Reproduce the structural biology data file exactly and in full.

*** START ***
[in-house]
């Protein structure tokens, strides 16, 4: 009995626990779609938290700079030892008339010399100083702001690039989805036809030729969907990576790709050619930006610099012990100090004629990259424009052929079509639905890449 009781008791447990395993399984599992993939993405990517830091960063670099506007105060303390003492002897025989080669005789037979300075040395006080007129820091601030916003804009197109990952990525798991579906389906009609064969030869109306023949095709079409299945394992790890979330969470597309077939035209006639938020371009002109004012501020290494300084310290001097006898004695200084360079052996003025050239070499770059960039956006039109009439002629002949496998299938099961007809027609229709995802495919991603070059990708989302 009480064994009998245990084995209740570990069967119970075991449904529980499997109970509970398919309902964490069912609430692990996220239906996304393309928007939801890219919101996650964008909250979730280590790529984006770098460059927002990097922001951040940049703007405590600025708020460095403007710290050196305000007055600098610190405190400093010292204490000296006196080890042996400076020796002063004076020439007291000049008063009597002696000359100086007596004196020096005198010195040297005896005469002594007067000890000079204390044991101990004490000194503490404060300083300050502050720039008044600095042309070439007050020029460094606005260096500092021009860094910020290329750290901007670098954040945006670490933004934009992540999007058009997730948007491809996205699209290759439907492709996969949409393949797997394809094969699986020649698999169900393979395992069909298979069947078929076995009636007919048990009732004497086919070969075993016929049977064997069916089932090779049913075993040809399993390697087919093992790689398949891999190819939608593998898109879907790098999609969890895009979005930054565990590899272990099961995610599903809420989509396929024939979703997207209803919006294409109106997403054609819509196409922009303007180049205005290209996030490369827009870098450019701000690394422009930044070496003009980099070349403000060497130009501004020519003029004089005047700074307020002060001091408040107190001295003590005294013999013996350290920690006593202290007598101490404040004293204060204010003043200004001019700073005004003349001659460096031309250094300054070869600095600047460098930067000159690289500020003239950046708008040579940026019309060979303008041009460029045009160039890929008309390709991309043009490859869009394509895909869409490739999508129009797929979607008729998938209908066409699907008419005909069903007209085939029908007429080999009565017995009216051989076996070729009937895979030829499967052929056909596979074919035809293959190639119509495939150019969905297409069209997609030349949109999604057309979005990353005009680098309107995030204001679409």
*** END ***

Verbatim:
[in-house]
């Protein structure tokens, strides 16, 4: 009995626990779609938290700079030892008339010399100083702001690039989805036809030729969907990576790709050619930006610099012990100090004629990259424009052929079509639905890449 009781008791447990395993399984599992993939993405990517830091960063670099506007105060303390003492002897025989080669005789037979300075040395006080007129820091601030916003804009197109990952990525798991579906389906009609064969030869109306023949095709079409299945394992790890979330969470597309077939035209006639938020371009002109004012501020290494300084310290001097006898004695200084360079052996003025050239070499770059960039956006039109009439002629002949496998299938099961007809027609229709995802495919991603070059990708989302 009480064994009998245990084995209740570990069967119970075991449904529980499997109970509970398919309902964490069912609430692990996220239906996304393309928007939801890219919101996650964008909250979730280590790529984006770098460059927002990097922001951040940049703007405590600025708020460095403007710290050196305000007055600098610190405190400093010292204490000296006196080890042996400076020796002063004076020439007291000049008063009597002696000359100086007596004196020096005198010195040297005896005469002594007067000890000079204390044991101990004490000194503490404060300083300050502050720039008044600095042309070439007050020029460094606005260096500092021009860094910020290329750290901007670098954040945006670490933004934009992540999007058009997730948007491809996205699209290759439907492709996969949409393949797997394809094969699986020649698999169900393979395992069909298979069947078929076995009636007919048990009732004497086919070969075993016929049977064997069916089932090779049913075993040809399993390697087919093992790689398949891999190819939608593998898109879907790098999609969890895009979005930054565990590899272990099961995610599903809420989509396929024939979703997207209803919006294409109106997403054609819509196409922009303007180049205005290209996030490369827009870098450019701000690394422009930044070496003009980099070349403000060497130009501004020519003029004089005047700074307020002060001091408040107190001295003590005294013999013996350290920690006593202290007598101490404040004293204060204010003043200004001019700073005004003349001659460096031309250094300054070869600095600047460098930067000159690289500020003239950046708008040579940026019309060979303008041009460029045009160039890929008309390709991309043009490859869009394509895909869409490739999508129009797929979607008729998938209908066409699907008419005909069903007209085939029908007429080999009565017995009216051989076996070729009937895979030829499967052929056909596979074919035809293959190639119509495939150019969905297409069209997609030349949109999604057309979005990353005009680098309107995030204001679409």